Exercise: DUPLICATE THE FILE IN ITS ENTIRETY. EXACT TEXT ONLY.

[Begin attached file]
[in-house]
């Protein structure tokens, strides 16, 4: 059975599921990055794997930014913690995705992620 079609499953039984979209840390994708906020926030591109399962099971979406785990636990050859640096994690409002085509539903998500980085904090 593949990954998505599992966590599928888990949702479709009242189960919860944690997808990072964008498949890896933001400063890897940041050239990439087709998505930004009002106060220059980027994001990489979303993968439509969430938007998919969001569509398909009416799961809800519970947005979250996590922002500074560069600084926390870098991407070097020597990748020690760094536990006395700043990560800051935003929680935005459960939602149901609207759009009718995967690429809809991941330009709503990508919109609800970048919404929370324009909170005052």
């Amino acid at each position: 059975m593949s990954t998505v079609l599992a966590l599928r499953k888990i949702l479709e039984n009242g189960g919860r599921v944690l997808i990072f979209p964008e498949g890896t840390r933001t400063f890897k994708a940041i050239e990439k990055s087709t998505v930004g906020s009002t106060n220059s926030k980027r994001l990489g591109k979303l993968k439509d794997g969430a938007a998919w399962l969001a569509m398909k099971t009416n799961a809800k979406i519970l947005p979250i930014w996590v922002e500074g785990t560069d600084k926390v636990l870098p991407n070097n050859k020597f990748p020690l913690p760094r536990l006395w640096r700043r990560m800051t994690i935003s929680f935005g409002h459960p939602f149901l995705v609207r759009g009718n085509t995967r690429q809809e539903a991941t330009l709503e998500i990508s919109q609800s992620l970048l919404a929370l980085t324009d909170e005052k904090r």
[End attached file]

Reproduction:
[in-house]
């Protein structure tokens, strides 16, 4: 059975599921990055794997930014913690995705992620 079609499953039984979209840390994708906020926030591109399962099971979406785990636990050859640096994690409002085509539903998500980085904090 593949990954998505599992966590599928888990949702479709009242189960919860944690997808990072964008498949890896933001400063890897940041050239990439087709998505930004009002106060220059980027994001990489979303993968439509969430938007998919969001569509398909009416799961809800519970947005979250996590922002500074560069600084926390870098991407070097020597990748020690760094536990006395700043990560800051935003929680935005459960939602149901609207759009009718995967690429809809991941330009709503990508919109609800970048919404929370324009909170005052």
């Amino acid at each position: 059975m593949s990954t998505v079609l599992a966590l599928r499953k888990i949702l479709e039984n009242g189960g919860r599921v944690l997808i990072f979209p964008e498949g890896t840390r933001t400063f890897k994708a940041i050239e990439k990055s087709t998505v930004g906020s009002t106060n220059s926030k980027r994001l990489g591109k979303l993968k439509d794997g969430a938007a998919w399962l969001a569509m398909k099971t009416n799961a809800k979406i519970l947005p979250i930014w996590v922002e500074g785990t560069d600084k926390v636990l870098p991407n070097n050859k020597f990748p020690l913690p760094r536990l006395w640096r700043r990560m800051t994690i935003s929680f935005g409002h459960p939602f149901l995705v609207r759009g009718n085509t995967r690429q809809e539903a991941t330009l709503e998500i990508s919109q609800s992620l970048l919404a929370l980085t324009d909170e005052k904090r």